Australians are grumbling about a recent invasion of American-style giant pickup trucks. But even before that, vehicle sizes were increasing.
Massive American-style pickup trucks are having a surge of popularity in Australia, to the annoyance of some drivers.
“The Americans are coming for our roads, hogging them up with their obnoxious, grand old trucks,” one news story announced. Another described it as a “tsunami of supersized American pickup-style trucks.” And some have cited reports of these vehicles seemingly getting stuck trying to make it around roundabouts, a rare feature on American roads but extremely common in Australia.
Although the popularity of American-style utes — utility vehicles, aka pickup trucks — is a relatively recent one, Australian vehicles have been steadily getting bigger for the past few decades. SUVs and light commercial vehicles — which includes utes — made up 77 percent of the new vehicles sold in Australia in 2022, according to the Federal Chamber of Automotive Industries. A decade ago, the two categories made up less than 50 percent of sales.
It’s become noticeable enough that Standards Australia, the nongovernmental body that sets the nation’s parking space size requirements, wants to increase the length of off-street parking spots by 20 centimeters, or just under eight inches, to “accommodate the trend of larger vehicles on Australian roads.”
In making the recommendation — which is open for public comment until next week — the agency’s general manager, Adam Stingemore, said that the size of parking bays was last reviewed in 2004. “At that time, “about 13 percent of our national vehicle fleet was an SUV,” he said. “It’s now about 40 percent. As our cars have changed, we also need to consider our car parks.”
This is even though current Australian car spaces, at 5 meters, 40 centimeters, or over 17 feet long, are already relatively large by international standards, according to Marion Terrill, the Transport and Cities program director at the Grattan Institute think tank. A standard parking space in the United Kingdom, for example, is just 8 by 16 feet — so small that one analysis found that about 150 car models do not fit in it.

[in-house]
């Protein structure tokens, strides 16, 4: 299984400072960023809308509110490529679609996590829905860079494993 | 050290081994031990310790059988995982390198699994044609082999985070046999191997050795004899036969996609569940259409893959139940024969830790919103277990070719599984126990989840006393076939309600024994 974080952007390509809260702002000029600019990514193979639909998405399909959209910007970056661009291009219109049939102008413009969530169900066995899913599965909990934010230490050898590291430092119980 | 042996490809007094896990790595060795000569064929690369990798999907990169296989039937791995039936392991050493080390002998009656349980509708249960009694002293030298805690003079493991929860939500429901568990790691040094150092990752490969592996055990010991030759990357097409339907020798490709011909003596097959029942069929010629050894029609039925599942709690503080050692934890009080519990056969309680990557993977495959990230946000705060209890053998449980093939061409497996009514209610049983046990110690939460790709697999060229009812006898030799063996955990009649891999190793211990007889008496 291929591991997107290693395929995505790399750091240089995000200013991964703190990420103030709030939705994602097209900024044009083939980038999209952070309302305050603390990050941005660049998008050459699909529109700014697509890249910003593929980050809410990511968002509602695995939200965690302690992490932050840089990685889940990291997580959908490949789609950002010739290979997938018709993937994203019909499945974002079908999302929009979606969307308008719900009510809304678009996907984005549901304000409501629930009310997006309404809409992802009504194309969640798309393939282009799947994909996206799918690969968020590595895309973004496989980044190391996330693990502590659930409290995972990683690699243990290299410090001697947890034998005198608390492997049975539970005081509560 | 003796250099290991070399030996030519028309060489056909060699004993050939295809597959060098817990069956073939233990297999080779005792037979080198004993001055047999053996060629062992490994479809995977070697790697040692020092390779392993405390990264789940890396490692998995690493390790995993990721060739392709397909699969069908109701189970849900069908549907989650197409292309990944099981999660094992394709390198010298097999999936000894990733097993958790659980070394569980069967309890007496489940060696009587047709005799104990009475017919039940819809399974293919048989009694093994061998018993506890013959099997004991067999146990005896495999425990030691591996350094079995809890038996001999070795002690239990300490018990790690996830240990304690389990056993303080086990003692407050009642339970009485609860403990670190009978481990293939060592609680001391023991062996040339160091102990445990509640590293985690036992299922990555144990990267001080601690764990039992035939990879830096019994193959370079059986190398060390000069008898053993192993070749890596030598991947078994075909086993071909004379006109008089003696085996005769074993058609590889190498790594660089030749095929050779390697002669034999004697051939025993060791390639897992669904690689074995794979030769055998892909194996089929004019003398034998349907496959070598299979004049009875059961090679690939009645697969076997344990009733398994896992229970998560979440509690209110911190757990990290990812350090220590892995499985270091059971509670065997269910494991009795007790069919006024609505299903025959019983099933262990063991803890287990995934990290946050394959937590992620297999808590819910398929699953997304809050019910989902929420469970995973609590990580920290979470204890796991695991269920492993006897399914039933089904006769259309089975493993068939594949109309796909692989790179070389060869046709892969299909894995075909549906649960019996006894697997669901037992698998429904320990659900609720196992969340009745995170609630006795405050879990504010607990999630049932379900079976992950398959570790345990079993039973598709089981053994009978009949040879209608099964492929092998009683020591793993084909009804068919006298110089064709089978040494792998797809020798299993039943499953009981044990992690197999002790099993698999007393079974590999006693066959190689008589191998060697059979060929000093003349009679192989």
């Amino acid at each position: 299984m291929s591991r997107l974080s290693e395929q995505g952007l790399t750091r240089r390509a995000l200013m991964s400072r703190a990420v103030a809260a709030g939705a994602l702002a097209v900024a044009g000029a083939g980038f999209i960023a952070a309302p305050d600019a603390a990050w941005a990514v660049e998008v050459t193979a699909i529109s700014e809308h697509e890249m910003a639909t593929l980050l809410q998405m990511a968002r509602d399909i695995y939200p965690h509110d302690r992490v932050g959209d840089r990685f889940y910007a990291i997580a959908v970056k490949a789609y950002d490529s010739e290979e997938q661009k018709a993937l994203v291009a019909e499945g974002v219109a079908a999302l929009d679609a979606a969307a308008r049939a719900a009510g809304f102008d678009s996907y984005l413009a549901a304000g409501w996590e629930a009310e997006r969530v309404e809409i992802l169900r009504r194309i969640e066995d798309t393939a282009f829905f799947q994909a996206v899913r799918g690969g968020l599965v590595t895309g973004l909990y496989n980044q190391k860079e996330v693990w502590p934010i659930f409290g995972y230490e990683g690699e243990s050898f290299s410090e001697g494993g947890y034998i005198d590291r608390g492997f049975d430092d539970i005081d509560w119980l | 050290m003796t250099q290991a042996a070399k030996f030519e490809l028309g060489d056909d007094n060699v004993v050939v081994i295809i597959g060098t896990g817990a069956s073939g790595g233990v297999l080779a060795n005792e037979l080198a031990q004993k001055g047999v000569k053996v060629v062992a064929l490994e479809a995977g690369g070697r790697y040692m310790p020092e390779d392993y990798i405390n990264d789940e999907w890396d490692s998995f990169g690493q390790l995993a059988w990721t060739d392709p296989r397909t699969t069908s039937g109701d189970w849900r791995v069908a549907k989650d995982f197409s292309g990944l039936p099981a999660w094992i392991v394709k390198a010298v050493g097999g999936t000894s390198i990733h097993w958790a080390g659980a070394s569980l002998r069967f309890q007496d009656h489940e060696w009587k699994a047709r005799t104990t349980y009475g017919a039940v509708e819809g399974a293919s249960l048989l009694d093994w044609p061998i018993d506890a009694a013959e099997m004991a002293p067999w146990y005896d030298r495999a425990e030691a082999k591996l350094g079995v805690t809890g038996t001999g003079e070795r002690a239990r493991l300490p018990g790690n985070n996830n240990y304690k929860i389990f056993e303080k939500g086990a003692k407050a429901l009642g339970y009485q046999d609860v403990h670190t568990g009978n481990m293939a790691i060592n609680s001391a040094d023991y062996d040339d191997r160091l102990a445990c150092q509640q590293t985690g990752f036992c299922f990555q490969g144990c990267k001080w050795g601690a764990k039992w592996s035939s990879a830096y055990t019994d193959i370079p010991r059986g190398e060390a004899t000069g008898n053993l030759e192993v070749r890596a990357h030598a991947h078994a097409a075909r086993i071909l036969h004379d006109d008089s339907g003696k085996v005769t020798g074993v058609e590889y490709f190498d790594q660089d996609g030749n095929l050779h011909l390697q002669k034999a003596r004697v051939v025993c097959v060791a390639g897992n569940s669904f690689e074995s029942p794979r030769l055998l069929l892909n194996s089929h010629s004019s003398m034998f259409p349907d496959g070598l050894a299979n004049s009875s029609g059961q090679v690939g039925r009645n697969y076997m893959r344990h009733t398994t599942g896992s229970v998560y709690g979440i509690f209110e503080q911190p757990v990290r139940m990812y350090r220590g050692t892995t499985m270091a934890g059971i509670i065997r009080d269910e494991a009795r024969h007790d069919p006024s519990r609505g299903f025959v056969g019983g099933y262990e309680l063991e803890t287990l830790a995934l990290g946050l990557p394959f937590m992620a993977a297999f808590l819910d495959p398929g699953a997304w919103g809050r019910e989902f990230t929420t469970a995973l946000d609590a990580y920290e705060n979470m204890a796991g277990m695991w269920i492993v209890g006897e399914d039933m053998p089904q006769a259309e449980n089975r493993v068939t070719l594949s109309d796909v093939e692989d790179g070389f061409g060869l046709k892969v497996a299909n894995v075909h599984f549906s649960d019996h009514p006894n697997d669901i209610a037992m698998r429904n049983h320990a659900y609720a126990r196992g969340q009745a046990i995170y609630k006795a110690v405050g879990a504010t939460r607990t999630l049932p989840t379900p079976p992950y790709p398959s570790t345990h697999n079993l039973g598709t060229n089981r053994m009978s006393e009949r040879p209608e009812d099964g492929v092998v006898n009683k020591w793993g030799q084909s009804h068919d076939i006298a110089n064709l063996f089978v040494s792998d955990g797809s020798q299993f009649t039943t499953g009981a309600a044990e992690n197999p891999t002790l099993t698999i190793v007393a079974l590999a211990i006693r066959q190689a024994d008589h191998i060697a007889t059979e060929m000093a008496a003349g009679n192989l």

Ms. Terrill says Australia’s already generous parking spaces are part of the reason our cars have been steadily getting bigger, sending an implicit message to drivers that “big is either absolutely fine or actually quite good.”
Another factor behind the increase is tax incentives, she said, that have lowered the cost of buying a vehicle for both businesses and individuals. “Some people will take that saving in the form of a bigger vehicle,” she said.
Experts have raised a number of concerns related to these larger vehicles, primarily around their high fuel usage and emissions, and the increased risk of serious injury they pose to other vehicles, pedestrians and cyclists.
More big cars taking to the roads could make owners of smaller cars more inclined to upgrade, Ms. Terrill said.
“It’s not good for us, collectively, if there’s an arms race for ever-bigger vehicles,” she said. “But if you’re in an accident, the bigger the other vehicle, is the worse it’s going to be for you — so you can see where people are coming from.”
On another note: Last week, we asked readers how they were preparing for and feeling about a summer of fires and smoke, ahead of what is widely expected to be our worst fire season since the deadly 2019-2020 summer. We received many thoughtful, detailed responses, which we’re slowly working our way through — thank you to everyone who wrote to us!
Now for this week’s stories.
Saudi Arabia Confirmed as Sole Bidder for 2034 World Cup. Australia announced it would not bid, clearing the way for the Saudis to bring soccer’s biggest tournament back to the Gulf.
Woman Charged With Murder in Suspected Mushroom Poisoning Case. In a case that has gripped Australia, three people fell ill and died soon after eating lunch at the home of a relative.
New Zealand Volcano Owner Is Found Guilty of Safety Failure. The ruling brings an end to legal proceedings that began after the White Island eruption killed 22 people in 2019.
Stereo Speaker Battles Blare Celine Dion Tunes and Torment a New Zealand City. A subculture has developed among Pacific Islander communities based on who can blast music — often Ms. Dion’s songs — the loudest. Some call it too disruptive.
Around The Times
In Gazan Neighborhood Hit by Airstrikes, Death and Despair Reign. On Wednesday, the devastated neighborhood, where local officials say dozens were killed and hundreds were wounded in a Tuesday attack, was hit again
Shanghai’s Halloween Party, a Rare Chance for Chinese to Vent in Style. Thousands paraded the streets in creative, joyful and provocative costumes in a four-day celebration of a city returning to life.
How Does the World’s Largest Hedge Fund Really Make Its Money? Ray Dalio’s investing tactics have always been a closely kept secret, even inside Bridgewater Associates. Several years ago, some of Wall Street’s biggest names set out to discover his edge.
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